Shares have delivered impressive long-term returns.
The US is the biggest market in the world, and its long history lends itself well to analysis.
Between 1900 and today, US shares have returned 9.8 per cent per annum (including dividends). That means an investor has, on average, doubled their money every 7.4 years.
Not bad at all.
That’s a recipe for wealth generation, and an excellent way to ensure your capital grows more than inflation (which has been three per cent per annum over that entire period) and your purchasing power is maintained.
However, what’s equally interesting is to consider the typical return in any given calendar year. I did that, and the results surprised me.
We know the average return since 1900 is just shy of ten per cent, so we can probably take a couple of per cent either side of that and assume a good portion of the almost 124 years since then will fall into that returns zone, right?
Actually, not so much.
In all those 124 years, there were merely four where the return was between eight and 12 per cent, despite the average over the entire period being very close to ten.
Take a minute to process that. Just four times.
Those years were 1912, 1993, 2004 and 2016. Every other year has been outside of that range, in many cases by quite a wide margin.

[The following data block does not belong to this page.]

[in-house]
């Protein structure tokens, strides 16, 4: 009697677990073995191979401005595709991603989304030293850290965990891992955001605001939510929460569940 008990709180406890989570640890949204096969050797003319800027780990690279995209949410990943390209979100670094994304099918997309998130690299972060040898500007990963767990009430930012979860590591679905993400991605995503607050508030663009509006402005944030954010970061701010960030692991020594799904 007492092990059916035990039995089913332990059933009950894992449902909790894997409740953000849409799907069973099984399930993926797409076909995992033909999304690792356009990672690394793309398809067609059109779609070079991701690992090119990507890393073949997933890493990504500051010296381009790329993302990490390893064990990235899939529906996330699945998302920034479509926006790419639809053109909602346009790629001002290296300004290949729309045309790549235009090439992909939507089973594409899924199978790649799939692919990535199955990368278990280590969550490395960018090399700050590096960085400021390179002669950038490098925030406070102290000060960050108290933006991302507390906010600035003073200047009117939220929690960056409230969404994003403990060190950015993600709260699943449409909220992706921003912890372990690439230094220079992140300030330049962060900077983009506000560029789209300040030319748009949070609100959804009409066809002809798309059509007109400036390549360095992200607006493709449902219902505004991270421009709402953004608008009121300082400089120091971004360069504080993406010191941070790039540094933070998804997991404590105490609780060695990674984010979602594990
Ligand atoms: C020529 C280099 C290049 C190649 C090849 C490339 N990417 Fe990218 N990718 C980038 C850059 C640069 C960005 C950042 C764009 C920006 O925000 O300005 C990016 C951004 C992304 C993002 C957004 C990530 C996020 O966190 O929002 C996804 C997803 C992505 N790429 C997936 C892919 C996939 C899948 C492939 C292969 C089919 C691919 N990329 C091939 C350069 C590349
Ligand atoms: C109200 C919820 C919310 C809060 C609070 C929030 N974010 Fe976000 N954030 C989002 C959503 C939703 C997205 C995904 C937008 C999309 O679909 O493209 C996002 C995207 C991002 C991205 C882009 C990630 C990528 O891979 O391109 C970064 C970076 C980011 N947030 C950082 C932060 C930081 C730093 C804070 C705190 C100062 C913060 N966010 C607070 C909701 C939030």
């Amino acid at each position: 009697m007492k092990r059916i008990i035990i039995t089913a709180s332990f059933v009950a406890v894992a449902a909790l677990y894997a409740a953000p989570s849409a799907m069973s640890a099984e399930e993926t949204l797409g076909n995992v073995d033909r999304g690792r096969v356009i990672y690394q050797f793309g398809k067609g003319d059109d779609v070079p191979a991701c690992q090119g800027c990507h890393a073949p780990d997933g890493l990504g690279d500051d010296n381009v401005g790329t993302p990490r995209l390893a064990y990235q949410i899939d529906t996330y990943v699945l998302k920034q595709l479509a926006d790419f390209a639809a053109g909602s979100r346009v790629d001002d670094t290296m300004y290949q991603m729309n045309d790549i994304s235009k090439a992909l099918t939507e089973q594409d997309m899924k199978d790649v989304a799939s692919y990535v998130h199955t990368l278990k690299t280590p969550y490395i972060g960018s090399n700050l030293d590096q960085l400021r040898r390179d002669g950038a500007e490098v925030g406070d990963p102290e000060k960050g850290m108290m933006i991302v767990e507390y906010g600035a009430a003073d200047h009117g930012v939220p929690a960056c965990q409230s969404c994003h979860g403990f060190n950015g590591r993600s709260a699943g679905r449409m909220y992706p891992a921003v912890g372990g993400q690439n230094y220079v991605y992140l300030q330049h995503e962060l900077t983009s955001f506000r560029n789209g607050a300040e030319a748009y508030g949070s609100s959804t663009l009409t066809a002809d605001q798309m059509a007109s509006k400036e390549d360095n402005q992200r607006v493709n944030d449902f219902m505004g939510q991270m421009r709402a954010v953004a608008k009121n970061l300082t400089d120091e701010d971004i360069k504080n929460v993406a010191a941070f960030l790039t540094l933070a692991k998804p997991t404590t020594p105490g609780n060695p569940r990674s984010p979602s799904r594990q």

There have been 32 years when the market was down, including seven examples of it being down more than 10 per cent and another eight where it was more than 20 per cent lower.
Predictably, the worst two years of all were 1931 (when US shares fell 39.3 per cent) and 2008 (when the market slumped 37.0 per cent during the GFC).
It’s not all bad though.
For a start, the market has gone up most of the time, with 92 positive years out of those 124, a very reasonable hit rate of 74 per cent.
There have been 46 years where US shares risen more than 20 per cent (including this year), which is more than a third of the time.
That includes 16 years where it gained more than 30 per cent, and four where it rallied more than 40 per cent.
In short, the average sharemarket return has been about ten per cent, but returns are rarely close to that average. There’s huge variance, with little consistency from one year to the next.
When you hear people talk about the highly attractive returns sharemarkets have generated over the long-term, they’re not exaggerating.
It’s just that these returns don’t come in a consistent manner.
As a share investor you’ll do very well over the long-term, there’s no question about it, but year-in year-out anything can happen.
Don’t be put off by such variability, this is simply the price we pay for those above-average returns.
The market goes up in three out of four years, and it’s been almost six times more likely to see a 20 per cent rise (that’s happened on 46 occasions) than a 20 per cent decline (we’ve seen that just eight times since 1900).
The lesson is always the same. Stay the course, understand (and accept) the risk and return trade off, and keep your eye on the long game.
If you can do that, history is on your side and you’ll succeed as a share investor.
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